Friday, February 28, 2020

CRT shader masks

There are 3 main types of masks used by CRT displays:
Slot Mask staggered grid

slot masks - also known by the brand name "Cromaclear" and/or "in-line shadow mask". These are probably the mask you're most familiar with, as they were used on most consumer televisions. They are characterized by the familiar staggered grid of red, green and blue phosphors.

Aperture Grille wires
aperture grille  - also known by Sony's brand name "Trinitron", this technology was also manufactured by other companies under slightly different names, such as Mitsubish's DiamondTron and ViewSonic's SonicTron. This mask technology is especially popular among retro-gaming crowds as a result of its brightness and vibrancy.

Shadow Mask Triad
shadow mask - the "triad" form of which is most commonly seen in PC monitors. The nomenclature on slot and shadow masks is apparently interchangeable, for the most part, though in retro-gaming, they're usually disambiguated such that "shadow mask" only refers to the triad type and "slot mask" only refers to the rectangular grid type.

When we attempt to reproduce these masks on modern displays, the simplest solution is to take an image of the phosphor layout, shrink it down and tile it across the image, then combine the game image with the phosphor image in some way (multiplication or screen combine are common). This is a simple and straightforward strategy that works well at very high resolutions, but it can become a real mess at lower resolutions as a result of the physical display's subpixel structure (see the pink and green patterns in CRT-Royale's mask at 1080p).

CRT-Royale's tiled images of phosphor layouts at 1080p

Just like a CRT, LCD monitors display colors by shining light through tiny lenses at various intensities and they combine to form the colors you see. These phosphors are usually much smaller than what you find on a CRT TV, but very fine details can still be distorted by these structures. Very small text is probably the place where we encounter these limitations most often and, back in the late 1990s, companies started trying to improve the situation using subpixel-based rendering techniques under the names ClearType, FreeType, etc. These techniques work with the LCD subpixel structure to give the illusion of higher resolution than the monitor is actually capable of displaying cleanly.

We can use some of these same tricks in our CRT reproduction shaders to produce better mask effects at lower resolutions, without the chromatic aberration caused by averaging together colors at the subpixel level. These patterns rely on the physical pixel structure of the display monitor, so they need to be tiled using gl_FragCoord (or * OutputSize.xy) so the tiling always matches up.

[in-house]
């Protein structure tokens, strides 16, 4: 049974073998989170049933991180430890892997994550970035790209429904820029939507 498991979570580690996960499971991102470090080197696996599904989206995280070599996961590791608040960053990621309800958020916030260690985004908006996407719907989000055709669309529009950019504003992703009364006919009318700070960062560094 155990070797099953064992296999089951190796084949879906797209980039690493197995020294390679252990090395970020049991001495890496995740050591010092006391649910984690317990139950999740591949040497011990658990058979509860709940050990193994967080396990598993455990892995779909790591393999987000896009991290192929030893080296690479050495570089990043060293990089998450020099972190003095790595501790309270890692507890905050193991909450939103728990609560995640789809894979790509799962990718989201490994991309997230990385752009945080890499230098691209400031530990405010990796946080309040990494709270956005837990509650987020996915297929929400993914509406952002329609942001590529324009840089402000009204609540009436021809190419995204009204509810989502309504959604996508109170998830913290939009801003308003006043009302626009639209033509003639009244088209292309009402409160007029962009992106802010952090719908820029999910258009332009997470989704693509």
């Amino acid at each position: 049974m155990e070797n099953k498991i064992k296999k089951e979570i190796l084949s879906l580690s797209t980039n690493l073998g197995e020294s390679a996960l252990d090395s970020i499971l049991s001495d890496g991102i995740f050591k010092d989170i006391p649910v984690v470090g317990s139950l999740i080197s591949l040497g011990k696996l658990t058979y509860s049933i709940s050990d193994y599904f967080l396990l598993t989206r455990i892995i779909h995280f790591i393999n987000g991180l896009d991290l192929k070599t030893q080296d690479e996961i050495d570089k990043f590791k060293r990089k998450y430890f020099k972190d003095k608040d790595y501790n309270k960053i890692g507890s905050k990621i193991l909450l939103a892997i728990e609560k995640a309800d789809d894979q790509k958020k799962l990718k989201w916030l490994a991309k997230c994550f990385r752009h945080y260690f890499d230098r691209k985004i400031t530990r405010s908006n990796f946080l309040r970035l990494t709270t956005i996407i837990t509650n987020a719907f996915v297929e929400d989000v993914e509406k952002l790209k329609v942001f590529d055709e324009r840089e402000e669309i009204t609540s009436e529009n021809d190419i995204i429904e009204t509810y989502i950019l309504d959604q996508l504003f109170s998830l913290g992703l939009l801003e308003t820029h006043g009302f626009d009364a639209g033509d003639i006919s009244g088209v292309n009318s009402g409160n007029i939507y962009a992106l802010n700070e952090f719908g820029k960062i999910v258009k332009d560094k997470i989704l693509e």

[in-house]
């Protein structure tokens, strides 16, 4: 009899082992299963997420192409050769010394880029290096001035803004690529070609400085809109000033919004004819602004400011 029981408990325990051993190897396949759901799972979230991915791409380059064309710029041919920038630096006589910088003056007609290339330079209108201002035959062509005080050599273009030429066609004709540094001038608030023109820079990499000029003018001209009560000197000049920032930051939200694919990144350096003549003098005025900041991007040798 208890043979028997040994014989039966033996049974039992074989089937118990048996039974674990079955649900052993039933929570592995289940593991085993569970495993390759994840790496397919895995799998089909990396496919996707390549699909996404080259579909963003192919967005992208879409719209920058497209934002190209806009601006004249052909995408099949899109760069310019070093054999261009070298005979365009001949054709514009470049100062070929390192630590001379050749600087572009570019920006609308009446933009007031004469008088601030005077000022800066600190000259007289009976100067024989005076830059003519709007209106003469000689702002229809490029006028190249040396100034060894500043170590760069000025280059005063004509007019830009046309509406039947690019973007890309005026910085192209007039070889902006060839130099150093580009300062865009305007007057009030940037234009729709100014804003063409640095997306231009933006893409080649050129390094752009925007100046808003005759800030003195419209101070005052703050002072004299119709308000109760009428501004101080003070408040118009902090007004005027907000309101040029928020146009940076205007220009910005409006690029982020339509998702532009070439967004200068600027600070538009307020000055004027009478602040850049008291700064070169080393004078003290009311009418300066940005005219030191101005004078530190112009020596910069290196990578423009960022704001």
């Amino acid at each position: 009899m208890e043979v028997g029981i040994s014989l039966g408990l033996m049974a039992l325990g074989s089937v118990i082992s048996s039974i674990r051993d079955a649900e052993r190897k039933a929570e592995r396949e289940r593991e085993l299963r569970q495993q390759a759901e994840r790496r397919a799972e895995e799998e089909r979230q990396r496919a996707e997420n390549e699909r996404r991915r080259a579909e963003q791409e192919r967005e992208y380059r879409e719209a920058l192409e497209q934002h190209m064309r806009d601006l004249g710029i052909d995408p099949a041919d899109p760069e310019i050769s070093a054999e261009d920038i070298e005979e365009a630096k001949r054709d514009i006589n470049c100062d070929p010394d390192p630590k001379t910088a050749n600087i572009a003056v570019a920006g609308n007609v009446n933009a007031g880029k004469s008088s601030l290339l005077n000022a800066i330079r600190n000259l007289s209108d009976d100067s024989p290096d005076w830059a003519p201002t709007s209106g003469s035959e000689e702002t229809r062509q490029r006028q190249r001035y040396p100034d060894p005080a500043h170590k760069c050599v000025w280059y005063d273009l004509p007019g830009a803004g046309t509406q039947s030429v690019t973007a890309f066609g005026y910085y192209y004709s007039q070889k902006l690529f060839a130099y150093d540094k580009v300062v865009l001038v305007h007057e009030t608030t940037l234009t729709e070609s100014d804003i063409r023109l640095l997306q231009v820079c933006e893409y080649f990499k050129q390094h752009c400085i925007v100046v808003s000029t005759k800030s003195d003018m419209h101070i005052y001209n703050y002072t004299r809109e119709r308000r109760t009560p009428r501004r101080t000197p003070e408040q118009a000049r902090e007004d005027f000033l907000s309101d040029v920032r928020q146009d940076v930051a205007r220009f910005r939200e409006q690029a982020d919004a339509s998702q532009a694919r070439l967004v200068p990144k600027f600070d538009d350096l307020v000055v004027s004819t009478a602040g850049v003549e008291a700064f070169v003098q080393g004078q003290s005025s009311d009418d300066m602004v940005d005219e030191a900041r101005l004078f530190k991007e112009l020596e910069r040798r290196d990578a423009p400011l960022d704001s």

cgwg's crt-geom subpx aperture grille
 The most basic mask that exploits the RGB subpixel structure is a simple alternating green and magenta pattern. When displayed on a normal RGB screen, it makes perfectly evenly spaced lines of red, green and blue, which results in a very passable aperture grille, even at 1080p. This pattern was popularized by cgwg's venerable CRT shader (aka crt-geom).

At 1080p, this looks analogous to a low-TVL Trinitron TV (shader on the left, PVM on the right):
PVM shot from here, perspective-corrected in GIMP
While at 4K, it looks very much like a high-TVL monitor, like a BVM (click to see more details):
 The next simplest pattern is just that same pattern doubled vertically and mirrored horizontally on each successive line, for a green and magenta checkerboard. This results in a pretty decent shadow mask triad pattern that looks pretty legit at 1080p, though it's probably too tight for anything much larger than that. That is, at 4K and higher, it's pretty much invisible unless your nose is right on the screen.

 Here's a detail comparing the subpixel-respecting strategy with a naive tiling approach at 1080p:
By extending the pattern and adding in some black pixels, we can get an okay/not great slot mask. As with the previous patterns, the RGB pattern looks good, but since we're limited by the physical pixel size, the black crossbars are unfortunately over-represented, making the image significantly darker than it should be. However, we can compensate for this somewhat just by reducing the strength of the mask effect within the shader.
 At 1080p, the TVL of the simulated display is unrealistically low (like, maybe a really crummy portable TV or something), but at 4K this mask gets more realistic in terms of scale.

At 8K, though, you can start drawing much better, more accurate phoshor patterns while still maintaining a realistically usable TVL, though the tiled patterns start getting pretty weird.

Funky slot mask pattern
The results look good, but it's worth noting that at these resolutions, naive tiling doesn't look too shabby, either, especially with a few feet of distance between the viewer and the monitor.

crt-lottes rotated mask
Another totally different strategy is to flip the phosphor grid 90-degrees to avoid the uneven subpixel spacing altogether. This isn't "accurate" to the way CRT masks actually look, but it sidesteps a lot of the problems caused by trying to reproduce them on modern displays, including problems caused by variations in subpixel layouts (that is, not all LCDs use nice, clean R,G,B arrays; some use RGBW, RGBY or BGR and some, like OLEDs, use a crazy layout that looks totally alien; see here for more: This strategy is used in Timothy Lottes' "FixingPixelArt" shadertoy, on which the crt-lottes shader is based.

Many subpixel-respecting mask patterns can be found in LUT form alongside cgwg's crt-geom-deluxe shader, including some of these and some others I didn't mention (mostly aperture grille variations that work at higher resolutions, like 4K and 8K. You can also find these and others in my subpixel_masks shader snippet, which is designed to be #include-d in other shaders for easy mask-generation and uses an expensive but very informative array-based syntax so the patterns are easier to visualize and understand.


Patrick said...